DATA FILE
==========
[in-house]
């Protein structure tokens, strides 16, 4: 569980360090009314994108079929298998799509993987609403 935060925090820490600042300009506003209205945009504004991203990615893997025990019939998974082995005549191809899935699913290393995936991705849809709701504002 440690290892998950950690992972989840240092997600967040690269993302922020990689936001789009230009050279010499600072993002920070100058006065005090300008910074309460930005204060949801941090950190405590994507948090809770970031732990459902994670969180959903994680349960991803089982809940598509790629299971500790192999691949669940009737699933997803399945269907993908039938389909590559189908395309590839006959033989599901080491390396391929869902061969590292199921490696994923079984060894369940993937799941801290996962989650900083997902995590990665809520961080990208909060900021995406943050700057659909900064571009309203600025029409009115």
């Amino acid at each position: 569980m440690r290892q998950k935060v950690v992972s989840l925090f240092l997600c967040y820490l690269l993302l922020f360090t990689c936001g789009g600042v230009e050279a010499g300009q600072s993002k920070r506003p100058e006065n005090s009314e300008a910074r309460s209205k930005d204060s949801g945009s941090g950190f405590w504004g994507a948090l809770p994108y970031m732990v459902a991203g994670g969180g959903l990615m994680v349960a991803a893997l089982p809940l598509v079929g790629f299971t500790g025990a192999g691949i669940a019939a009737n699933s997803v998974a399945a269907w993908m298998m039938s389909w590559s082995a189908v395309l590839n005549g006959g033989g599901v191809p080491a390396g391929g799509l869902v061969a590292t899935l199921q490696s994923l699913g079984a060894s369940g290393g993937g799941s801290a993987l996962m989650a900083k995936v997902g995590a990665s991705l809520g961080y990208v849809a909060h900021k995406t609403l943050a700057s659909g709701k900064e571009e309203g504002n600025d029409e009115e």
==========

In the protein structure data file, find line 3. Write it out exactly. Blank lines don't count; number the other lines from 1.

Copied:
């Amino acid at each position: 569980m440690r290892q998950k935060v950690v992972s989840l925090f240092l997600c967040y820490l690269l993302l922020f360090t990689c936001g789009g600042v230009e050279a010499g300009q600072s993002k920070r506003p100058e006065n005090s009314e300008a910074r309460s209205k930005d204060s949801g945009s941090g950190f405590w504004g994507a948090l809770p994108y970031m732990v459902a991203g994670g969180g959903l990615m994680v349960a991803a893997l089982p809940l598509v079929g790629f299971t500790g025990a192999g691949i669940a019939a009737n699933s997803v998974a399945a269907w993908m298998m039938s389909w590559s082995a189908v395309l590839n005549g006959g033989g599901v191809p080491a390396g391929g799509l869902v061969a590292t899935l199921q490696s994923l699913g079984a060894s369940g290393g993937g799941s801290a993987l996962m989650a900083k995936v997902g995590a990665s991705l809520g961080y990208v849809a909060h900021k995406t609403l943050a700057s659909g709701k900064e571009e309203g504002n600025d029409e009115e």